Friday, 30 December 2016

Denied: Houston schools block disabled kids from special education

quote [ Houston schools provide special education services to a lower percentage of students than schools in virtually any other big city in America. Only Dallas serves fewer than Houston's 7.26 percent. The national average is 13 percent.

For months, as special education has come under increasing scrutiny in Texas, Houston Independent School District officials have described their percentage as a good thing, saying it is the product of robust early interventions that have helped students without labeling them.

But a Houston Chronicle investigation has found that HISD achieved its low special education rate by deliberately discouraging and delaying evaluations in pursuit of goals that have clearly denied critical services to thousands of children with disabilities. ]
[SFW] [health] [+2 WTF]
[by eidolon@9:25amGMT]

Comments

SnappyNipples said @ 3:33pm GMT on 30th Dec
"His mother said she asked HISD three times in five years to evaluate him for special education. Each time, the district said no."

What got the ball rolling was that they finally found an advocate who knew the ropes. I would bet my life that most of the parents who had their children denied to be screened are the poor families who have not the wherewithal or knowledge on how to enact IDEA, SPED law, and knowing how to put the fear of god into the school district.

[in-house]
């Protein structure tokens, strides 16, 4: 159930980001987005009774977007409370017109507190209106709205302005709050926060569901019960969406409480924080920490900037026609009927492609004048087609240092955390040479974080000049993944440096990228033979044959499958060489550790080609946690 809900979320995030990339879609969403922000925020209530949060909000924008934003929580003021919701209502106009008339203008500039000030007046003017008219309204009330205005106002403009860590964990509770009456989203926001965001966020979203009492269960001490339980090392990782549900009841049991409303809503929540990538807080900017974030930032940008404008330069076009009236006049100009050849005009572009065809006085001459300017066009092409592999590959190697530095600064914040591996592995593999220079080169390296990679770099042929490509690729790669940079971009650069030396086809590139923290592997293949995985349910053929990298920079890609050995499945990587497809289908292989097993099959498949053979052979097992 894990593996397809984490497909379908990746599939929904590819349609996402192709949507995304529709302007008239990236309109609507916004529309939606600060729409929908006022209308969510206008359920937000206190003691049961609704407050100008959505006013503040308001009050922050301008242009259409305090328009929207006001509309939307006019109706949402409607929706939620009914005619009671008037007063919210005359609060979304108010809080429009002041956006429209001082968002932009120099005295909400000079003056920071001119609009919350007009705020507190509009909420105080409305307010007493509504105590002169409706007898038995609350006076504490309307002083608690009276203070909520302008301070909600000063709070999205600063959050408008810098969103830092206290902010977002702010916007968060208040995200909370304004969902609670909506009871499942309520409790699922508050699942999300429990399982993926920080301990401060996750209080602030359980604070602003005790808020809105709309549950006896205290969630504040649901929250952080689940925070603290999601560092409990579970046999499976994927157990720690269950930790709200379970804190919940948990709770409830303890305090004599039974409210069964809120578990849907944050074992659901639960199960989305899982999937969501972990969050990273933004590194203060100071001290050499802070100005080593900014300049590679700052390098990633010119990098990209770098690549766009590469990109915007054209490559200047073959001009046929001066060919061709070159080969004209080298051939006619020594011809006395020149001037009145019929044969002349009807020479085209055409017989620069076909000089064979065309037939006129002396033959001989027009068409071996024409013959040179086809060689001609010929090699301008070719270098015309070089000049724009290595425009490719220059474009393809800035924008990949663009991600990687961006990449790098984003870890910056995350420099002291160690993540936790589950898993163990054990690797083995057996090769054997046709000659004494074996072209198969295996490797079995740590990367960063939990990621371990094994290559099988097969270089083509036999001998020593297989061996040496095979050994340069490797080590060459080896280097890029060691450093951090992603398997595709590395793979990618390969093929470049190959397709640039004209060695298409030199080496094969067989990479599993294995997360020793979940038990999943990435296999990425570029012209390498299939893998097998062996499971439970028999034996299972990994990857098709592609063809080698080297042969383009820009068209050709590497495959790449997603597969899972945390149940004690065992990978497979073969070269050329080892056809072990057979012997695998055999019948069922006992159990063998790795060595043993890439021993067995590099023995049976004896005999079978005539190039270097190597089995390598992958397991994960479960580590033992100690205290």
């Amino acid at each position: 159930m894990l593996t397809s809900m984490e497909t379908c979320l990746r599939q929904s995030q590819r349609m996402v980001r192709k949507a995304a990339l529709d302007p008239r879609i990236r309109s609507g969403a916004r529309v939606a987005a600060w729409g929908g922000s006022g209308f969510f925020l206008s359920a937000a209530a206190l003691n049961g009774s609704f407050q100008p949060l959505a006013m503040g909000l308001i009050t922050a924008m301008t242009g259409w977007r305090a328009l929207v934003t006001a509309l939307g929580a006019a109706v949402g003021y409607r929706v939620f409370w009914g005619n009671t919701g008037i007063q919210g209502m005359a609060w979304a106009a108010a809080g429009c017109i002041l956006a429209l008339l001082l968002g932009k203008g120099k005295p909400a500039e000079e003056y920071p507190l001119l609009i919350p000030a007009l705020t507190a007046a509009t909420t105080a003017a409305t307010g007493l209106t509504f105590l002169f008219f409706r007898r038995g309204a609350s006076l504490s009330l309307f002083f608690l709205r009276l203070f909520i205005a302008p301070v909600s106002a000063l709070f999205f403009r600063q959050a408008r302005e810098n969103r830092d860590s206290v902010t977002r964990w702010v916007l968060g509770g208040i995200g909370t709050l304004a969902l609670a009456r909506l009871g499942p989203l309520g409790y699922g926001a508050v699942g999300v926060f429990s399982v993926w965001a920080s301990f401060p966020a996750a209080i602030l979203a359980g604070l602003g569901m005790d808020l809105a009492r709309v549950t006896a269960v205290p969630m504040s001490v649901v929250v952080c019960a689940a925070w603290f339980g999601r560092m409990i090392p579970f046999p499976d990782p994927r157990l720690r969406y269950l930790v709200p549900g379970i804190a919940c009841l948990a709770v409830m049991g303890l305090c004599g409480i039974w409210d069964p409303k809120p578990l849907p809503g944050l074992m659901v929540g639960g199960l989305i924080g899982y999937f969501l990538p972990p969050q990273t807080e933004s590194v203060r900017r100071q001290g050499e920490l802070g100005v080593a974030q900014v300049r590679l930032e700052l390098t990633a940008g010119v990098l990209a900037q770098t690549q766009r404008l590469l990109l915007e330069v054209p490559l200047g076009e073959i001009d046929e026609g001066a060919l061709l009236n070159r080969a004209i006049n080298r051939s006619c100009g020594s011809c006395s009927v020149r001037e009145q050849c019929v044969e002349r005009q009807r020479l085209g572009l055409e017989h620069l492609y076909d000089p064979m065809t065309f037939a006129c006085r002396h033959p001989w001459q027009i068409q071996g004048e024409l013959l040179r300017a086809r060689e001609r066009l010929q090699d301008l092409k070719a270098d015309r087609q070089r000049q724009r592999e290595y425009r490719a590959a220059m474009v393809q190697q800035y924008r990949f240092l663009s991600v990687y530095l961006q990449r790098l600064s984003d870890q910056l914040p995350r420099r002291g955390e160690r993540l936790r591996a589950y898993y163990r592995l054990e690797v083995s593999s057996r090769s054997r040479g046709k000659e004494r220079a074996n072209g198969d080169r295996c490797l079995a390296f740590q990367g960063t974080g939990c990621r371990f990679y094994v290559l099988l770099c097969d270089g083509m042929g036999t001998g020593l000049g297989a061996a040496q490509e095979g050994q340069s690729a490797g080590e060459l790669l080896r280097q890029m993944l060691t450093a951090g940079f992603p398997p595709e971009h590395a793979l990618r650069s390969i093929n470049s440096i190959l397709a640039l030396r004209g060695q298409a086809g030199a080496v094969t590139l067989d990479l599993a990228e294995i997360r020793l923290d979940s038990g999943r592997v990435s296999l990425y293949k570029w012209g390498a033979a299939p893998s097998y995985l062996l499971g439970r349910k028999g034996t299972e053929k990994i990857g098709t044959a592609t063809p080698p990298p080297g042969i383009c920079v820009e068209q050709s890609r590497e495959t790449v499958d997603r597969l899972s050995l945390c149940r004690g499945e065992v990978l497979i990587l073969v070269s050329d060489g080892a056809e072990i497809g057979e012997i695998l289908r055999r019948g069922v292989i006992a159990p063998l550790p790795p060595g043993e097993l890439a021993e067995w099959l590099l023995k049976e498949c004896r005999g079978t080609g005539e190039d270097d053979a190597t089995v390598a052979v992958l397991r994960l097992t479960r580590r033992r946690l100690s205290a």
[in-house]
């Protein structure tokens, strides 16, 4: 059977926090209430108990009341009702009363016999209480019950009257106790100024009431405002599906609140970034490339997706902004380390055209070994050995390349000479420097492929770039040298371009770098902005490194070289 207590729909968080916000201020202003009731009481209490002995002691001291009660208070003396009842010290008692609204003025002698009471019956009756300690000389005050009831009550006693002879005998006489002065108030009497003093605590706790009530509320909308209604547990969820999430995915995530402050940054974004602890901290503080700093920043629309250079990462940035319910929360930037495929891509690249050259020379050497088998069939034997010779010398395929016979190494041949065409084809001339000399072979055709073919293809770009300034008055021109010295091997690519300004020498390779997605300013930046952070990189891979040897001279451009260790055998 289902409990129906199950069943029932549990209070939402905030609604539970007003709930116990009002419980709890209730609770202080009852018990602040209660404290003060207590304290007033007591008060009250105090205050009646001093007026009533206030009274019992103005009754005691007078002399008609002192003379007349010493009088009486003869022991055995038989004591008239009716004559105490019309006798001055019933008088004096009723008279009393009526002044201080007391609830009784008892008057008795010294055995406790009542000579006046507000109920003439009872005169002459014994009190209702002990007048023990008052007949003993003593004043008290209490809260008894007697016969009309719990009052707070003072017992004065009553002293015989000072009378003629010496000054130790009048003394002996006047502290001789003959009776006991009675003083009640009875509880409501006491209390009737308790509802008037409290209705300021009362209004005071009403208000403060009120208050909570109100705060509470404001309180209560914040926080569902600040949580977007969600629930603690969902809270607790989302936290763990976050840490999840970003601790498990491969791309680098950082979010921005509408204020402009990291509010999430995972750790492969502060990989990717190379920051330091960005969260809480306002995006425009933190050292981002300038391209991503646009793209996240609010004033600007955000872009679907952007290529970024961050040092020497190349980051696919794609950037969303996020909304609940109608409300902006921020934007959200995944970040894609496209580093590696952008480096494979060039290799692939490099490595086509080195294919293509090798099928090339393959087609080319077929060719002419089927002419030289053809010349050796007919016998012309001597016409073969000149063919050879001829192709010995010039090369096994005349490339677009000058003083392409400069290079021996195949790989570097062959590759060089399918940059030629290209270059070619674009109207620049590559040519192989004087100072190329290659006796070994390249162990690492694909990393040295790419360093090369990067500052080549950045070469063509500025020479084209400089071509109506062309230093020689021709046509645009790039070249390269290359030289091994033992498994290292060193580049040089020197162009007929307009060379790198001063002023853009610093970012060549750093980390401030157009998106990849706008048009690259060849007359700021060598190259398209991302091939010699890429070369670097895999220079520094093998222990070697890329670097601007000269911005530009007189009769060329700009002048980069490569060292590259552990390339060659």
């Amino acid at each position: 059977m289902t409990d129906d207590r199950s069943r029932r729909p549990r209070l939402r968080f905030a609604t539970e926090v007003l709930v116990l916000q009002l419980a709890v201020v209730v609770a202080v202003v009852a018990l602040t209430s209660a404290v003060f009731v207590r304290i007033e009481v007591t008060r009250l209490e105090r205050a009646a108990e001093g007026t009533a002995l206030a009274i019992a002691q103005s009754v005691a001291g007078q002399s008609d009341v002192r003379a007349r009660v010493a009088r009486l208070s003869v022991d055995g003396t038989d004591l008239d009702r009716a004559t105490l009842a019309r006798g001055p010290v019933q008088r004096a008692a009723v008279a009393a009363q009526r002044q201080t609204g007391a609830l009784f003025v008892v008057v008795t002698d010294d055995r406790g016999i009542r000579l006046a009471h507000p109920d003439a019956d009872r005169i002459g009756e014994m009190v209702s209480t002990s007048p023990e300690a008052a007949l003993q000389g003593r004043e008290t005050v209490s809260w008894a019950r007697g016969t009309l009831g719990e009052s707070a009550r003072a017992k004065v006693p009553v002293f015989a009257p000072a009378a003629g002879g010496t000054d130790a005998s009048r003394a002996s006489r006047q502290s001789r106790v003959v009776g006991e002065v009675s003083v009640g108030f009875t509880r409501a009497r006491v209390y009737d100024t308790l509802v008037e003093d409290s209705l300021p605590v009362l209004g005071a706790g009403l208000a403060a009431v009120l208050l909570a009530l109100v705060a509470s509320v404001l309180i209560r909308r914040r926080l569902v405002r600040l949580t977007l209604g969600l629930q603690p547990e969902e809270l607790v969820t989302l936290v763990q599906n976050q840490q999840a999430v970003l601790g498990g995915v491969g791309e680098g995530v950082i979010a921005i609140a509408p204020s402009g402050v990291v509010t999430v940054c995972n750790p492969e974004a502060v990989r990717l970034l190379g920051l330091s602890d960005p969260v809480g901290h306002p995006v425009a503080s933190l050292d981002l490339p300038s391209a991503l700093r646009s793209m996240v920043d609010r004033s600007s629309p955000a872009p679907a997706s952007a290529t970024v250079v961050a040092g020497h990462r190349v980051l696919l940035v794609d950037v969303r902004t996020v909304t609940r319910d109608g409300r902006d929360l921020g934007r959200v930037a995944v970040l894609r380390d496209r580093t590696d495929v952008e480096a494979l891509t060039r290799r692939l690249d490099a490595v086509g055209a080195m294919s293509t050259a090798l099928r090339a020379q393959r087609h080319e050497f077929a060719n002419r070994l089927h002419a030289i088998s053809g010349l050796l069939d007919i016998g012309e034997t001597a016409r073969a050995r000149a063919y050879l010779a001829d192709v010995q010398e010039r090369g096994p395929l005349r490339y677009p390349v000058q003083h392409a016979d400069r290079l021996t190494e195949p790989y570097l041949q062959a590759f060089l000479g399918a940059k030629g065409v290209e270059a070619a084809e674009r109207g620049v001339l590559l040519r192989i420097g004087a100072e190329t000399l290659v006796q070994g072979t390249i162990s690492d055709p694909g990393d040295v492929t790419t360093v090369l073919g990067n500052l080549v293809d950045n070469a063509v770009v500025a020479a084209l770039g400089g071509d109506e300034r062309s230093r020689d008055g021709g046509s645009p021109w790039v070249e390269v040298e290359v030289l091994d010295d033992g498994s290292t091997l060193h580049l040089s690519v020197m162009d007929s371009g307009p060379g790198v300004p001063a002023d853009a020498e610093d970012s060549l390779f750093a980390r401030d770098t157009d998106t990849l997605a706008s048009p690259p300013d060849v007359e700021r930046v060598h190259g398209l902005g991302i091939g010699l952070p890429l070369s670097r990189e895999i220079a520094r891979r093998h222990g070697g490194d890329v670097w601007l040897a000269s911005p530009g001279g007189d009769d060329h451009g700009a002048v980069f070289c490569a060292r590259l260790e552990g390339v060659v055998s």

When you have the advocate and the knowledge base you don't ask for a screening, you demand one for the reasons of X, Y, and Z. School district can do only two things: agree to the screening or go to court. In most SPED case law, the school loses in court. If found in favor the parent the school is liable for the years of disservice with all the people involved in the process open to civil litigation against them for making a very bad error in the child's education.

So if Trump doesn't abolish the Dept of ED I believe HISD and AISD should fear that the feds will come down on them sooner or later.
Dienes said @ 5:40pm GMT on 30th Dec
Exactly. Schools are great at being intimidating. Imagine being a single mom with a HS education that comes to the school and is sat at a table with literally 10 people with advanced degrees, and they all gang up on you to tell you flat-out something isn't possible. You WANT to trust your kid's teachers. You WANT to cooperate. And they schools WILL intimidate, bully, coerce, and lie to parents to save money. (And, most of the time, lay the blame on the parent for the difficulties the child is experiencing.)

Advocates are worth their weight in gold.
satanspenis666 said @ 11:41pm GMT on 30th Dec
What good are 10 advanced degrees, when you only use them to deny people services that they are eligible for?

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